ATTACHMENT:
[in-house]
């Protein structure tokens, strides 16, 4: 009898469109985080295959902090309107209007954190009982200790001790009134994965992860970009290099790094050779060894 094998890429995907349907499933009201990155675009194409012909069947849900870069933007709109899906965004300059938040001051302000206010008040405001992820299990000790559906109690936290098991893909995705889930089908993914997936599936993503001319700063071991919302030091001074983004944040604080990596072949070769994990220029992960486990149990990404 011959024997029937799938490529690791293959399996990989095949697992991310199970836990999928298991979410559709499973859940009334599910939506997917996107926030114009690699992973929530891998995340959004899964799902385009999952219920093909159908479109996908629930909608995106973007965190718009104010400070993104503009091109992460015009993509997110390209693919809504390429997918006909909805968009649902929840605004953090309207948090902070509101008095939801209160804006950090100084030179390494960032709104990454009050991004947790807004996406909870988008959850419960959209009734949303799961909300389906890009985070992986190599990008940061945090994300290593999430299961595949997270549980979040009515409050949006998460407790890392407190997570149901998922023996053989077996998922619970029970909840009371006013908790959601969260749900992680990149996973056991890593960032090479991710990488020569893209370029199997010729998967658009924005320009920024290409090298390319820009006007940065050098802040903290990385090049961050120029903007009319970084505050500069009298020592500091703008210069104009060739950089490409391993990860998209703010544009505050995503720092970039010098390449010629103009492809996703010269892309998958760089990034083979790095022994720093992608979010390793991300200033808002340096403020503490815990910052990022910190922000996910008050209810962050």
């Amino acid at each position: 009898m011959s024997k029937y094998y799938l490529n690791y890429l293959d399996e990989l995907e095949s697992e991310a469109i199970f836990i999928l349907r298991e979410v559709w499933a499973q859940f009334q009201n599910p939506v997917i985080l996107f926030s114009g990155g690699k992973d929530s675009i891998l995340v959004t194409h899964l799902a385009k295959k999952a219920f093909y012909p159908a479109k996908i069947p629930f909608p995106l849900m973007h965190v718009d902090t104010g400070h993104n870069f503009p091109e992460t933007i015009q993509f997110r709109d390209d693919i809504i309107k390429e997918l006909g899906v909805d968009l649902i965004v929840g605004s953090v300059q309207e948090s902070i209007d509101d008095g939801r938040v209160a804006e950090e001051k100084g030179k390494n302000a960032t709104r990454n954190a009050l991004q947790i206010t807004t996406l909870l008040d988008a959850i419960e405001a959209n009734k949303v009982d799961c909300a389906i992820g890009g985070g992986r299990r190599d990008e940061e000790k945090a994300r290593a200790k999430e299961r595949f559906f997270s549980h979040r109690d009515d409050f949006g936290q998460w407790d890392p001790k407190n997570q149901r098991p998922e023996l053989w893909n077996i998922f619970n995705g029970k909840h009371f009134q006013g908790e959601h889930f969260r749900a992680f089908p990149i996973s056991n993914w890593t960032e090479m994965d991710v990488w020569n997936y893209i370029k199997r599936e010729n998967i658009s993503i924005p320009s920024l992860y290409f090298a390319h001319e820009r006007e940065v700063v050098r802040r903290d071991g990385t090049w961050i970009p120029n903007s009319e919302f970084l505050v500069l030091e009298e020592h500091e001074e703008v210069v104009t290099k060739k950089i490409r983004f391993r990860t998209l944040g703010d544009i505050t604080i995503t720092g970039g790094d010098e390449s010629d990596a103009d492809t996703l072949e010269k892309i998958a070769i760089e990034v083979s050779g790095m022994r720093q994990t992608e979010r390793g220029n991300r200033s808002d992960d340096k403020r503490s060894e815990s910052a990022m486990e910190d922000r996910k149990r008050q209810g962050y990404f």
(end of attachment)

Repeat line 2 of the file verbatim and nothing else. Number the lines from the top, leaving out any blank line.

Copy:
């Protein structure tokens, strides 16, 4: 009898469109985080295959902090309107209007954190009982200790001790009134994965992860970009290099790094050779060894 094998890429995907349907499933009201990155675009194409012909069947849900870069933007709109899906965004300059938040001051302000206010008040405001992820299990000790559906109690936290098991893909995705889930089908993914997936599936993503001319700063071991919302030091001074983004944040604080990596072949070769994990220029992960486990149990990404 011959024997029937799938490529690791293959399996990989095949697992991310199970836990999928298991979410559709499973859940009334599910939506997917996107926030114009690699992973929530891998995340959004899964799902385009999952219920093909159908479109996908629930909608995106973007965190718009104010400070993104503009091109992460015009993509997110390209693919809504390429997918006909909805968009649902929840605004953090309207948090902070509101008095939801209160804006950090100084030179390494960032709104990454009050991004947790807004996406909870988008959850419960959209009734949303799961909300389906890009985070992986190599990008940061945090994300290593999430299961595949997270549980979040009515409050949006998460407790890392407190997570149901998922023996053989077996998922619970029970909840009371006013908790959601969260749900992680990149996973056991890593960032090479991710990488020569893209370029199997010729998967658009924005320009920024290409090298390319820009006007940065050098802040903290990385090049961050120029903007009319970084505050500069009298020592500091703008210069104009060739950089490409391993990860998209703010544009505050995503720092970039010098390449010629103009492809996703010269892309998958760089990034083979790095022994720093992608979010390793991300200033808002340096403020503490815990910052990022910190922000996910008050209810962050």